Surgery for Hemorrhoids

Surgical Classification of Hemorrhoids

Hemorrhoids (piles) arise from congestion of internal and/or external venous plexuses around the anal canal. They are classified, depending on severity, into four degrees. First degree hemorrhoids bleed but do not prolapse outside of the anal canal; second degree prolapse outside of the anal canal, usually upon defecation, but retract spontaneously.
Third degree hemorrhoids require manual placement back inside of the anal canal after prolapsing, and fourth degree hemorrhoids consist of prolapsed tissue that cannot be manually replaced and is usually strangulated or thrombosed.

Symptoms associated with hemorrhoids include pain, bleeding, puritus ani (itching) and mucus discharge. In IV degree prolapse, the area where the rectal mucous membrane meets the anal skin (the dentate line) is positioned almost outside the anal canal, and the rectal mucous membrane permanently occupies the muscular anal canal.

For more detailed about information, about the concepts of hemorrhoidal anatomy as applied to rectal surgery, view our video on Overview: Anatomy of Prolapse and Hemorrhoids > get Real Player , an alternative approach to the surgical treatment of hemorrhoids. In order to explain the rational of the surgical procedure for prolapse and hemorrhoids it is helpful to take a moment to review some concepts of anatomy.


Traditional Surgery

In many cases hemorrhoidal disease can be treated by dietary modifications, topical medications and soaking in warm water, which temporarily reduce symptoms of pain and swelling. Additionally, painless non-surgical methods of treatment are available to most of our patients as a viable alternative to a permanent hemorrhoid cure.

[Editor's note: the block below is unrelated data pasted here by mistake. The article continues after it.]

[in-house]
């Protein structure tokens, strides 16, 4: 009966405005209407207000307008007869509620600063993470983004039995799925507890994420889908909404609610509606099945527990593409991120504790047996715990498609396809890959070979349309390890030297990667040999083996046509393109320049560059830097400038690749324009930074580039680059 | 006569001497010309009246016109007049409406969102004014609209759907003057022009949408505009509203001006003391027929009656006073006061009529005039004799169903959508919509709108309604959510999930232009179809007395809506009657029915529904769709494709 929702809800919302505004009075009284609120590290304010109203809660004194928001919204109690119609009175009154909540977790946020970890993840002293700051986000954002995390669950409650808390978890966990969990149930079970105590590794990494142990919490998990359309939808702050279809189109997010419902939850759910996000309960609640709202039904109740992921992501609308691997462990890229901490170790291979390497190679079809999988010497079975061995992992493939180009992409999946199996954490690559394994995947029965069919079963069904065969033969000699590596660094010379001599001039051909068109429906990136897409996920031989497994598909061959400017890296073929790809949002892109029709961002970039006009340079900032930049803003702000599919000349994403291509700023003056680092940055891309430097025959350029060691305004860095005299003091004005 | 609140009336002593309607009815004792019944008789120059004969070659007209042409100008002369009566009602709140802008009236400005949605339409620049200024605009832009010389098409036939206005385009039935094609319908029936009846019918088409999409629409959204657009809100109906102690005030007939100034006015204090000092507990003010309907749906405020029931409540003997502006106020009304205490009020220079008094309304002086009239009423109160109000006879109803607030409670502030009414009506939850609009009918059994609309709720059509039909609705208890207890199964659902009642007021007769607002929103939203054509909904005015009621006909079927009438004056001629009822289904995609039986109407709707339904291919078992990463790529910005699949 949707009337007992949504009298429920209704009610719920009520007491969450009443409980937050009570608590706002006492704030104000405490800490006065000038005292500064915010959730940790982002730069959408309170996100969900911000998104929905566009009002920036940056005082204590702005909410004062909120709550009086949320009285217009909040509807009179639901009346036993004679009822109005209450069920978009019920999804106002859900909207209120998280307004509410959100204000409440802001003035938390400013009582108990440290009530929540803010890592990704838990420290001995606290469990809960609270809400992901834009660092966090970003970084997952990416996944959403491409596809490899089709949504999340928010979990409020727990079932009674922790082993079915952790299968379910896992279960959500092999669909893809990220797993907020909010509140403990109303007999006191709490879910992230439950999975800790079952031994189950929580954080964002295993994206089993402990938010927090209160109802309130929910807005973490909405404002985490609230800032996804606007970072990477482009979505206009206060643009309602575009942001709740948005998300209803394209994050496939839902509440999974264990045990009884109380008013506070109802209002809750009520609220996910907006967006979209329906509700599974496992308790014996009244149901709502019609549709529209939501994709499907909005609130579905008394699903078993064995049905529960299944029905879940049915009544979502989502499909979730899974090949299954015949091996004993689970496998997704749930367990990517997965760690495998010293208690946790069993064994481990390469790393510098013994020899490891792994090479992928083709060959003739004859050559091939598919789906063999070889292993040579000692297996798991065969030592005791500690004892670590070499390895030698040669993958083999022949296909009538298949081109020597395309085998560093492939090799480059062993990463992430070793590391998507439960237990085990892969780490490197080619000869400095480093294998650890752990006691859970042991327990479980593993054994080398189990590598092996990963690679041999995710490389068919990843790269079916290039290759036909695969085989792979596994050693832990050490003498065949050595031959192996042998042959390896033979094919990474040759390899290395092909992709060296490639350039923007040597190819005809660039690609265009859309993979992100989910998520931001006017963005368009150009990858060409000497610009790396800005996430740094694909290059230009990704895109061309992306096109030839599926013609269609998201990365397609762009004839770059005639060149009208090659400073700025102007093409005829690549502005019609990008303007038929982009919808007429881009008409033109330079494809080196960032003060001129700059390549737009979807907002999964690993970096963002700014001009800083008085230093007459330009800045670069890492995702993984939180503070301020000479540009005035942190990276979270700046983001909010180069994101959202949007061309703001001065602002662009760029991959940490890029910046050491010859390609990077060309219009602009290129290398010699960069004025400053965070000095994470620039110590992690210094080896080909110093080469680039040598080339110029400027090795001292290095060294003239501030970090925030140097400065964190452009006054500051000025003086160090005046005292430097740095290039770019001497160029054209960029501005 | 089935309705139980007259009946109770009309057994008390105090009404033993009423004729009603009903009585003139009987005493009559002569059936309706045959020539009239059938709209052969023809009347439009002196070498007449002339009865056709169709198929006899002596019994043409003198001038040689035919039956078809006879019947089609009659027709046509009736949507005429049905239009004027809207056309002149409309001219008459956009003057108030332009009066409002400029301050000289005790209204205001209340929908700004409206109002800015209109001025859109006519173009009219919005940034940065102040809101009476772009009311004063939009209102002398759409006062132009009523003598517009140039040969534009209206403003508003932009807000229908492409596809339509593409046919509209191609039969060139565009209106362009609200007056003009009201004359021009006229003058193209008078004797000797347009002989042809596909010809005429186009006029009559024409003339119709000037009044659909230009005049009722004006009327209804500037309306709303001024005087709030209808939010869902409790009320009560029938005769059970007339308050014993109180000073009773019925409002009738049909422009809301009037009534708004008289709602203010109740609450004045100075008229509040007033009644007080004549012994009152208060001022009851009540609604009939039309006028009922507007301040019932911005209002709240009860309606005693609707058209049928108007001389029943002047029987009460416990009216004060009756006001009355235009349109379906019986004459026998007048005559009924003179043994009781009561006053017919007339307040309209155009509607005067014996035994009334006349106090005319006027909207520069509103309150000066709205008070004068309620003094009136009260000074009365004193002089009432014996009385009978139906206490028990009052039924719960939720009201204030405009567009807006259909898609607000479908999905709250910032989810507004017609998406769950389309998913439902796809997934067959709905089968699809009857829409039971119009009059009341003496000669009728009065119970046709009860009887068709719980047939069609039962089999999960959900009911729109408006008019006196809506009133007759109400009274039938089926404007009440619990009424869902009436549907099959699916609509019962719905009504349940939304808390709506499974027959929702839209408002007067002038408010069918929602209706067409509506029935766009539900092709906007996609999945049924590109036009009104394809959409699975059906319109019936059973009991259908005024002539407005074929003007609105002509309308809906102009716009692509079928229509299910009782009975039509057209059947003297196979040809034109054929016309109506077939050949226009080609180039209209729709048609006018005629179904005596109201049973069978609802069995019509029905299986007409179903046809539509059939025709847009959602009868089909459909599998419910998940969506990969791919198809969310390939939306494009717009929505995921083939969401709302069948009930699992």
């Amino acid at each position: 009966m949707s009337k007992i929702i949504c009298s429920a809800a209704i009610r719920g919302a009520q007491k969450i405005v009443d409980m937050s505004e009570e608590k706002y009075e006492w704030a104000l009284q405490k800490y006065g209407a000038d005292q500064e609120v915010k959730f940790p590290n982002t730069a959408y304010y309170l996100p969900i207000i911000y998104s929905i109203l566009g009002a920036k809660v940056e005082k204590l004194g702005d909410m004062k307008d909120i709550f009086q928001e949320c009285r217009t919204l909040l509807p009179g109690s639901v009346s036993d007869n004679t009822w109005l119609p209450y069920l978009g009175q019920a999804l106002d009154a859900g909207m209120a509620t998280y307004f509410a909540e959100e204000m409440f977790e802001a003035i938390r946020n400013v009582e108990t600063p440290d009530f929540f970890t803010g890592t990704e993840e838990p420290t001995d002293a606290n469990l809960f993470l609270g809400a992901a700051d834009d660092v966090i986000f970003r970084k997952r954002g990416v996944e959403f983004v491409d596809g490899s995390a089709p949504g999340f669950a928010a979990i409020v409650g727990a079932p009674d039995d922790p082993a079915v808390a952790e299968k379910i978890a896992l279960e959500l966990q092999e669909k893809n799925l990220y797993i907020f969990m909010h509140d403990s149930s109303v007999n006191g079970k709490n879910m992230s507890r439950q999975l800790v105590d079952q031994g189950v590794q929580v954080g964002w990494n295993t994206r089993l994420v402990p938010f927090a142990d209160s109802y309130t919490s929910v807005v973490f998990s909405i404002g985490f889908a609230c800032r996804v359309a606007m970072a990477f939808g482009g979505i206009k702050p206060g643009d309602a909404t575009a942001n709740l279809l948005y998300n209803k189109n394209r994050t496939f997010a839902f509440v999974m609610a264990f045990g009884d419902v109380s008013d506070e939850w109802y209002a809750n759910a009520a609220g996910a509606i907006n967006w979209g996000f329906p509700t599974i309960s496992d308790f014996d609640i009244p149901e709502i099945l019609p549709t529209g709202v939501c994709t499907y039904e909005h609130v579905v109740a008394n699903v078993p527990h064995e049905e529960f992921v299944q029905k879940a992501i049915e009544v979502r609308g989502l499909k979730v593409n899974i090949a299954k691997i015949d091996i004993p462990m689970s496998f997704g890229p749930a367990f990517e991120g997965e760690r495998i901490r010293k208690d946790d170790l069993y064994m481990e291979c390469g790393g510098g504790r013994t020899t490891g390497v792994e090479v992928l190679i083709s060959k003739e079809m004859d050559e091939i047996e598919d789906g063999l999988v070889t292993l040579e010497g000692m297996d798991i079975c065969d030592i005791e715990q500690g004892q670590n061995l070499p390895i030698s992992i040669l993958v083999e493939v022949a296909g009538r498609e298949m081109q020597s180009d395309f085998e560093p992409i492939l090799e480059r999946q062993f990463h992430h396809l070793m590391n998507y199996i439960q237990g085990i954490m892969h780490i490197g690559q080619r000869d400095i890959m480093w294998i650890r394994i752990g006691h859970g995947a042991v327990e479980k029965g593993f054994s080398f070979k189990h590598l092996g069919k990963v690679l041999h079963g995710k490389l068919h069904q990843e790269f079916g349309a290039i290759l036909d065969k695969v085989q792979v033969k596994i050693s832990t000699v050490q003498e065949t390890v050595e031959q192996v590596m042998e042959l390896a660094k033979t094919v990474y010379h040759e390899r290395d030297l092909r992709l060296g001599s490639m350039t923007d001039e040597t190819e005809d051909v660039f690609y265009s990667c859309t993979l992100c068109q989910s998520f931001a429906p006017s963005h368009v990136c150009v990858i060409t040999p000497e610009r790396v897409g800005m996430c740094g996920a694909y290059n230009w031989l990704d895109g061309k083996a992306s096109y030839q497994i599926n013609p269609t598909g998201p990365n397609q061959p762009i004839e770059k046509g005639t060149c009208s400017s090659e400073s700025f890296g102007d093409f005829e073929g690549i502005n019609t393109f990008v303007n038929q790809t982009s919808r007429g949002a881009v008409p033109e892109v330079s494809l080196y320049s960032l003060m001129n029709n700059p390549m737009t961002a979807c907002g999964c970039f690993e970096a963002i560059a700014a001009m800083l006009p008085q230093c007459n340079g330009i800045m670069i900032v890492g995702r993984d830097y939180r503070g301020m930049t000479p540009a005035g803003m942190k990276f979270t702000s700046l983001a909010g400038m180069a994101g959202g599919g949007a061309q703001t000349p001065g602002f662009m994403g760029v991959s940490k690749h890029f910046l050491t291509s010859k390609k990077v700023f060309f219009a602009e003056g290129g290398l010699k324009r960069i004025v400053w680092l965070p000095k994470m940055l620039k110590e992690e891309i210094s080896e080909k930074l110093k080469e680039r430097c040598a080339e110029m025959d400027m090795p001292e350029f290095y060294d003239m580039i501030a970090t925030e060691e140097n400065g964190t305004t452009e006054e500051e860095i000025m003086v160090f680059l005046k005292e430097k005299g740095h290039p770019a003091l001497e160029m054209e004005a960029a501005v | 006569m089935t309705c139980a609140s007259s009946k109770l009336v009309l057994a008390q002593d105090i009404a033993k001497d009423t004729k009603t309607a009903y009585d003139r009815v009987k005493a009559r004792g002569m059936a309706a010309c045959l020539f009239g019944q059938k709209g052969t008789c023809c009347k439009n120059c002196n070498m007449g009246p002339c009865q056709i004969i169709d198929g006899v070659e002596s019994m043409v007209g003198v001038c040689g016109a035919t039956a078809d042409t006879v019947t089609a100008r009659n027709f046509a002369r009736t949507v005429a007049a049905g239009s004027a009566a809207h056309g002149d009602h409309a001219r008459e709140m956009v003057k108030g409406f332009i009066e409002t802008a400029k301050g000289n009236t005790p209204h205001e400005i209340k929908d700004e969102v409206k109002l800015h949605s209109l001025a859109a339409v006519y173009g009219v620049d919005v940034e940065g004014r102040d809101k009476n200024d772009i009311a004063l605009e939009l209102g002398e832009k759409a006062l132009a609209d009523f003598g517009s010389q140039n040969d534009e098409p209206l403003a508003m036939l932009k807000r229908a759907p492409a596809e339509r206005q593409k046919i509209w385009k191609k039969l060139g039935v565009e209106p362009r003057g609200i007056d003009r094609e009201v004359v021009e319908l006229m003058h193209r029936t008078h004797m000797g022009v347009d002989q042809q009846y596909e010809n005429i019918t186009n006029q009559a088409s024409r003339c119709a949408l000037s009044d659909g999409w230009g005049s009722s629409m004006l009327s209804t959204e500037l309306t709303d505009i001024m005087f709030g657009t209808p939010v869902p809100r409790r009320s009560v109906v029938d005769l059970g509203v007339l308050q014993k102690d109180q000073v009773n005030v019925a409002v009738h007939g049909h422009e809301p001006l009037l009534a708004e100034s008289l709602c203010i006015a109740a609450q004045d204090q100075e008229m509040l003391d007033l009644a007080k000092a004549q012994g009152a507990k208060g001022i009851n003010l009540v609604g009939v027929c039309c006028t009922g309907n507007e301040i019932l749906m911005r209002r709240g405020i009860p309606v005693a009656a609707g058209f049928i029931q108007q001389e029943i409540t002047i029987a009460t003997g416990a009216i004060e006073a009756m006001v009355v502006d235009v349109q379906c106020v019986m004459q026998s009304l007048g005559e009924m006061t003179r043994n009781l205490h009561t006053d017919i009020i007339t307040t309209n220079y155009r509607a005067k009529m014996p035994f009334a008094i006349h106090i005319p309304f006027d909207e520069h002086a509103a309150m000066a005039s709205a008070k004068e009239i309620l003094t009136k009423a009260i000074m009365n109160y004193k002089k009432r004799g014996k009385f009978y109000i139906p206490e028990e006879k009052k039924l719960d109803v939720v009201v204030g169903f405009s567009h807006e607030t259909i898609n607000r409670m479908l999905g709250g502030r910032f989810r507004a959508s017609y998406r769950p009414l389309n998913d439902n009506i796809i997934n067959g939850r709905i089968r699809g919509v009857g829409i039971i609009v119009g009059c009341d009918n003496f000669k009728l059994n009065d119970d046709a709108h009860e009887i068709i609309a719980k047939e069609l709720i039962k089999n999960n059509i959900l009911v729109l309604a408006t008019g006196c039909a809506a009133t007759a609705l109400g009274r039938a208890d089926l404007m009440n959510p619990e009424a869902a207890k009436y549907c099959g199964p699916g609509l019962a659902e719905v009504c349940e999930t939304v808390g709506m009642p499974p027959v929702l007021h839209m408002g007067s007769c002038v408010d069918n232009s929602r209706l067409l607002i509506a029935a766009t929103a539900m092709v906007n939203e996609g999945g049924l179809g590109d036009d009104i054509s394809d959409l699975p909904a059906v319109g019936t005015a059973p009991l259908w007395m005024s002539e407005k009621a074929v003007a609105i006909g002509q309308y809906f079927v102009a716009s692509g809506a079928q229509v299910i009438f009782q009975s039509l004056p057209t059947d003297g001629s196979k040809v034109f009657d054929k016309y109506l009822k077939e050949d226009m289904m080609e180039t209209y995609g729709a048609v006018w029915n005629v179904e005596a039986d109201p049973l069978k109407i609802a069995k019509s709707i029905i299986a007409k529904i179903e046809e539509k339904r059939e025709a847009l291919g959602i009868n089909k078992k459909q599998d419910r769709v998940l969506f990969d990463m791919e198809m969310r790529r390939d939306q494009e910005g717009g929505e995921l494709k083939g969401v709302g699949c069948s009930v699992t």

In a certain percentage of cases, however, surgical procedures are necessary to provide satisfactory, long-term relief. In cases involving a greater degree of prolapse, a variety of operative techniques are employed to address the problem.

Milligan-Morgan Technique
Developed in the United Kingdom by Drs. Milligan and Morgan, in 1937. The three major hemorrhoidal vessels are excised. In order to avoid stenosis, three pear-shaped incisions are left open, separated by bridges of skin and mucosa. This technique is the most popular method, and is considered the gold standard by which most other surgical hemorrhoidectomy techniques are compared.

Ferguson Technique
Developed in the United States by Dr. Ferguson, in 1952. This is a modification of the Milligan-Morgan technique (above),
whereby the incisions are totally or partially closed with absorbable running suture.

Furgeson Technique

A retractor is used to expose the hemorrhoidal tissue, which is then removed surgically. The remaining tissue is either sutured or is sealed through the coagulation effects of a surgical device.

Due to the high rate of suture breakage at bowel movement, the Ferguson technique brings no advantages in terms of wound healing (5-6 weeks), pain, or postoperative morbidity.